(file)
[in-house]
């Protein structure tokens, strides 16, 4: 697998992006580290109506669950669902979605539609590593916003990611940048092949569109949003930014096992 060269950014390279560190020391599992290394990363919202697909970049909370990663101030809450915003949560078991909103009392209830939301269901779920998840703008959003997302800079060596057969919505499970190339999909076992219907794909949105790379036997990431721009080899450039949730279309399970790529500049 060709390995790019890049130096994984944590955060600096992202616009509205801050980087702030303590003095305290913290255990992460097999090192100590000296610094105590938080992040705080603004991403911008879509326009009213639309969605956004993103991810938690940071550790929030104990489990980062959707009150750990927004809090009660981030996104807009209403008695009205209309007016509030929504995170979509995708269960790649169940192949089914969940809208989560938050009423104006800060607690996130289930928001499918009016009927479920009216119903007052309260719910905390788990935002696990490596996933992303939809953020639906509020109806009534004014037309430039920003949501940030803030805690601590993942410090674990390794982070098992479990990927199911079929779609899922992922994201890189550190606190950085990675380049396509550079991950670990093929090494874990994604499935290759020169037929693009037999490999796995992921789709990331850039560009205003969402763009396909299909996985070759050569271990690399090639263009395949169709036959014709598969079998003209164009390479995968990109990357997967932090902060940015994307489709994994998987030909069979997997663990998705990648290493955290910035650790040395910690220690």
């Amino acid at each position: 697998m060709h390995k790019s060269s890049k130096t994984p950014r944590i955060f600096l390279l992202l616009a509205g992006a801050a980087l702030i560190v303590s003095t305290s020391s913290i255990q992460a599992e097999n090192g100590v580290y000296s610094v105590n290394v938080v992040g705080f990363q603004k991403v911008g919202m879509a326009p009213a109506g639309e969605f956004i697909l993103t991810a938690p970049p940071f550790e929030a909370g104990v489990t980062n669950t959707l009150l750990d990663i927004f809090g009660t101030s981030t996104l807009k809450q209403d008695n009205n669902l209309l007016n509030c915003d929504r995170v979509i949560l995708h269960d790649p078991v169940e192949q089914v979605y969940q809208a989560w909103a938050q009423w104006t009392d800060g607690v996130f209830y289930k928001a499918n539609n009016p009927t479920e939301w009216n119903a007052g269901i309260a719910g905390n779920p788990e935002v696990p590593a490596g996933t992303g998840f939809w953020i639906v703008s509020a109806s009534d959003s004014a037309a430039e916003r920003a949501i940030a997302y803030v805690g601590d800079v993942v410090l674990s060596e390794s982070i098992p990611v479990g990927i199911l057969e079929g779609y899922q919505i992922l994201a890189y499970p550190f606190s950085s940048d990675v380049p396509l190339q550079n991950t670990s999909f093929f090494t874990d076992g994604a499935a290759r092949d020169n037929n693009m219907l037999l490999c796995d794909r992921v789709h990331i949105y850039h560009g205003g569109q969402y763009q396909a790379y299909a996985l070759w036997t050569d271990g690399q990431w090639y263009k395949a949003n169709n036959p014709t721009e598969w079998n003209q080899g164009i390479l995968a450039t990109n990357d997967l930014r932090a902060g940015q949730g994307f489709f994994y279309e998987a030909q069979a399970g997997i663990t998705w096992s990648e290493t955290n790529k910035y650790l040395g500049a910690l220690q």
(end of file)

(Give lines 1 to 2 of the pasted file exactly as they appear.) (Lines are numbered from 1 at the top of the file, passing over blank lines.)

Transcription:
[in-house]
């Protein structure tokens, strides 16, 4: 697998992006580290109506669950669902979605539609590593916003990611940048092949569109949003930014096992 060269950014390279560190020391599992290394990363919202697909970049909370990663101030809450915003949560078991909103009392209830939301269901779920998840703008959003997302800079060596057969919505499970190339999909076992219907794909949105790379036997990431721009080899450039949730279309399970790529500049 060709390995790019890049130096994984944590955060600096992202616009509205801050980087702030303590003095305290913290255990992460097999090192100590000296610094105590938080992040705080603004991403911008879509326009009213639309969605956004993103991810938690940071550790929030104990489990980062959707009150750990927004809090009660981030996104807009209403008695009205209309007016509030929504995170979509995708269960790649169940192949089914969940809208989560938050009423104006800060607690996130289930928001499918009016009927479920009216119903007052309260719910905390788990935002696990490596996933992303939809953020639906509020109806009534004014037309430039920003949501940030803030805690601590993942410090674990390794982070098992479990990927199911079929779609899922992922994201890189550190606190950085990675380049396509550079991950670990093929090494874990994604499935290759020169037929693009037999490999796995992921789709990331850039560009205003969402763009396909299909996985070759050569271990690399090639263009395949169709036959014709598969079998003209164009390479995968990109990357997967932090902060940015994307489709994994998987030909069979997997663990998705990648290493955290910035650790040395910690220690």